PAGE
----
great authors. The day I can truthfully claim that I know better than all of
them, I will believe what I deduced from logic; till then, I will take AptavAkya
as a valid means of knowledge, and so believe in AdvaitavedAnta. This is not
idle talk; one great achArya, SrimanmadhvAchArya, started by learning Advaita,
but he reached a state of knowledge where he believed that all earlier AchAryas
were wrong and so gave his own interpretation which came to be known as the
Madhvamatam or Dvaita. I come from a family which believes in Vedas and Advaita
and so till I reach such exalted heights, I try to study and understand advaita
as per my capacity.
As an aside, to me knowing the Truth is not the issue; internalising the Truth
or what to do after knowing the Truth is the issue. Let me walk you through with
a) Suppose advaita-vedAnta is correct, and nothing else. So you and I are
Brahman, the same. Since both of us are same, all the
money in my bank (not
much, but still) ought to be yours. And, I ought to have no problem in
transferring it to you. Can I do it? Till I can't, I am not really living the
Truth. Or is there something that I am missing? I dont know.
b) ViSishTAdvaita is correct. They say Sri Ramanuja shouted from a rooftop, the
charama Sloka or the ultimate teaching, which is the Sloka "sarva dharmAn
parityajya..." of the Gita. This teaching says, I ought to let go of everything
and surrender totally to Lord Sri Krishna, but I am unable to do it. I ought to
immerse myself totally in devotion to Lord Sri Krishna, but the situation is
that I quite enjoy a Sehwag or a Laxam or a Sachin innings (and so many other
things besides these)! I do not doubt the validity of this Sloka one bit, but I
am not able to do it. Either I am an idiot or I don't internalise the Truth. I
am still figuring out.
When you stop
bothering about the Big Truth and look at what various schools say
is the route to this Big Truth, it turns out to be largely the same (except that
of the CharvAka school). A one road leading to many cities! That route is the
ashTAnga yoga, the eight-fold path of Buddhists, the dharmAchAra of both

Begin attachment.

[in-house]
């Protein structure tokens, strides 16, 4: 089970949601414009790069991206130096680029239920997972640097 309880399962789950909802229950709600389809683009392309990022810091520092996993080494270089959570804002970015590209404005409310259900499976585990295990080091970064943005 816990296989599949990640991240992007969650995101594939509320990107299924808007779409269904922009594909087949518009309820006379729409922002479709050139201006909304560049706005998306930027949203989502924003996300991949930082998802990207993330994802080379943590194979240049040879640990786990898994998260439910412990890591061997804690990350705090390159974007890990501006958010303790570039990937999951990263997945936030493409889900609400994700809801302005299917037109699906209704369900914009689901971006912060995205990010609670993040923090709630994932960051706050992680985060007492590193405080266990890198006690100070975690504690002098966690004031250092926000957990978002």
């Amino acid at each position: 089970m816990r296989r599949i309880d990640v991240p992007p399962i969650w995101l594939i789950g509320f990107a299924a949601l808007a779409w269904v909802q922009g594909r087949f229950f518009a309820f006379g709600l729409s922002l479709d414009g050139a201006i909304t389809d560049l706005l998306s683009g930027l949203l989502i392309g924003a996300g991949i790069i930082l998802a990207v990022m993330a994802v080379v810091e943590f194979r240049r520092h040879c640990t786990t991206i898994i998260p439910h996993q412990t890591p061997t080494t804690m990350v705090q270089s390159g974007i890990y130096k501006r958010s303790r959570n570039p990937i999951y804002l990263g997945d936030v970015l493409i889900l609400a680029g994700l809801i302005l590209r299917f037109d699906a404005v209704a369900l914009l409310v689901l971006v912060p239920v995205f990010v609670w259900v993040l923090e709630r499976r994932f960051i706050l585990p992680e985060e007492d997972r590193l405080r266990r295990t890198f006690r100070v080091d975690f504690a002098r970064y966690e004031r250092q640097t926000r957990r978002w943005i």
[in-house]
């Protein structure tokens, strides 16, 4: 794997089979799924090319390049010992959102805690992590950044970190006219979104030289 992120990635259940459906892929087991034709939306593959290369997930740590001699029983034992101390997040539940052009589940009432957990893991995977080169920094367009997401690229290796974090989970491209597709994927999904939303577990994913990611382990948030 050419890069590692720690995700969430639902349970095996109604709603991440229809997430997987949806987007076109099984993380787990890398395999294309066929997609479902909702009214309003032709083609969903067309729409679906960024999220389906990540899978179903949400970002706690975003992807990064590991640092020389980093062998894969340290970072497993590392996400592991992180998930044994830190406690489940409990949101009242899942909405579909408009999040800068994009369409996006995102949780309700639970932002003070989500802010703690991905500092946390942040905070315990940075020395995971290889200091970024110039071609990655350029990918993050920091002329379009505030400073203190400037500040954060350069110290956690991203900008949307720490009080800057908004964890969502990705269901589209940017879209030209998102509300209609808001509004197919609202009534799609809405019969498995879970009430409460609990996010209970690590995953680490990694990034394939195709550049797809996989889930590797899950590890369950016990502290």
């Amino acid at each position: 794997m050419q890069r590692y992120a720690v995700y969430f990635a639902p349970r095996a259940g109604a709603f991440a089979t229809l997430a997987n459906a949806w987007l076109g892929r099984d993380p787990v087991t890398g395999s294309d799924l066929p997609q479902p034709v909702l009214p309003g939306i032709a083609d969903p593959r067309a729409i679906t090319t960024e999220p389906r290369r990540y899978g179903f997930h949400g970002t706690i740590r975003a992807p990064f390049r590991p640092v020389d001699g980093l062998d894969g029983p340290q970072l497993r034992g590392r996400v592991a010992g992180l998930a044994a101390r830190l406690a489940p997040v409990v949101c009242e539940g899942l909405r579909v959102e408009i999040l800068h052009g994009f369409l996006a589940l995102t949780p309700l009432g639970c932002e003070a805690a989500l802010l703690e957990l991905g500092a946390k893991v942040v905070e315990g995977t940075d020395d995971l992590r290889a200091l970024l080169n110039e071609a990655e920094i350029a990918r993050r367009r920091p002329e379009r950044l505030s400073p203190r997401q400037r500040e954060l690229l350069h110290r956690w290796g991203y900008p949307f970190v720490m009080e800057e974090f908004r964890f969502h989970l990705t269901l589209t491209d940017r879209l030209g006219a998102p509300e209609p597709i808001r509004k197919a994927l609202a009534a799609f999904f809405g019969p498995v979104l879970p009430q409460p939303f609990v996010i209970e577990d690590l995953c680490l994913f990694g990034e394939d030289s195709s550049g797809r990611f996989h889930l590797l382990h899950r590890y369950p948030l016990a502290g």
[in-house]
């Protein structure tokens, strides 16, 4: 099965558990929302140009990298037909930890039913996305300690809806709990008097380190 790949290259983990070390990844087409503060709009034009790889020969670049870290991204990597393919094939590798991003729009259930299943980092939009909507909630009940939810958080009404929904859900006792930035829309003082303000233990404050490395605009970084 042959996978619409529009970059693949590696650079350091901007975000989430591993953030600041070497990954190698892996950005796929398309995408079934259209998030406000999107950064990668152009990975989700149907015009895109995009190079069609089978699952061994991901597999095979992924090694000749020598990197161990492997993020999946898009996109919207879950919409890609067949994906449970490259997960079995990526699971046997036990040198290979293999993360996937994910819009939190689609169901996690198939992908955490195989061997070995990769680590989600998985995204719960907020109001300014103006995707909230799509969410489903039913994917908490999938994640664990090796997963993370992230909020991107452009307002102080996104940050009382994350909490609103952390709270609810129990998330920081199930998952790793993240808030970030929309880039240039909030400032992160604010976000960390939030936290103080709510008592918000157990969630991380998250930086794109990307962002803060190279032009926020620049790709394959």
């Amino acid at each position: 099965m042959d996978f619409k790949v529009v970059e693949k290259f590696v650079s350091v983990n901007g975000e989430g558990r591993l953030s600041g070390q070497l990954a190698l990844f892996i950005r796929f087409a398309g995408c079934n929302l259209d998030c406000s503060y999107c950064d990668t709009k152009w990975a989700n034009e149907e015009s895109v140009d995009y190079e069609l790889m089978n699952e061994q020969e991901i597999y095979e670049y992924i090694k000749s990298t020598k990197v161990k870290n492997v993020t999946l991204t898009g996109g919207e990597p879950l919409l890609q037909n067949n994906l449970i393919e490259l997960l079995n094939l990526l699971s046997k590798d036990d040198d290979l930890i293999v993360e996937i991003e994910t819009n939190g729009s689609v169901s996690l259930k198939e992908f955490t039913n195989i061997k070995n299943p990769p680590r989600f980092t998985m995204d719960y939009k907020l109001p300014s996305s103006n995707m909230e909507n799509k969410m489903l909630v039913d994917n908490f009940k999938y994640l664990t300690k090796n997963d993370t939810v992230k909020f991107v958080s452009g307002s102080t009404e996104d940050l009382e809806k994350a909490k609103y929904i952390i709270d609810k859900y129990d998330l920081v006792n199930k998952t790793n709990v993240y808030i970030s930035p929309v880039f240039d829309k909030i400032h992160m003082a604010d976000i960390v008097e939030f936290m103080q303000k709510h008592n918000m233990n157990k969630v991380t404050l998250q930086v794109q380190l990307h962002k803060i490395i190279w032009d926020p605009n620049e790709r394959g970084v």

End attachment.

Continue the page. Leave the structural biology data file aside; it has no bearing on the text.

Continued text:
mImAmsakas and so on. It requires that your head rule over your heart, otherwise
known as indriya-vinigraha. This seems to be a far more profitable and practical
goal to focus on, because greatness in any field - sports, business, politics,
scholarship etc. - seems to come to those with this indriya-vinigraha. If you
want an example, look at the similar beginnings and contrasting progress of the
careers of Vinod Kambli and Sachin Tendulkar.
Phew!, that was long. Wishing you all the best in your efforts
N. Siva Senani
(Male, 39, Hyderabad, India, married, two kids, with a working knowledge of
I am new to the realm of Vedanta. I have studied the basics. But as a beginner,
I have many questions. One of the most fundamental questions that I have is:
Why should I believe the Adavaita Vedanta philosophy over any other
philosophy/religion? What evidence does Advaita have to back up its claims?
Grateful if you could answer my question as thorougly as possible.
My background -- I am 16 yrs old. Most of my Vendata "knowledge" consists of
reading the Gospel of Ramakrishna, and Complete Works of Swami Vivekananda, and
a few articles on the Divine Life Society site. (My knowledge is very limited).
However, I have studied Christianity, especially, fundamentalist evangelical
Christianity for several years formally (My school has mandatory Bible courses).
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From: Roshan Mandal <roshanmandal at yahoo.com>
To: advaita-l at lists.advaita-vedanta.org
Sent: Tue, October 19, 2010 1:28:29 AM
Subject: [Advaita-l] Question I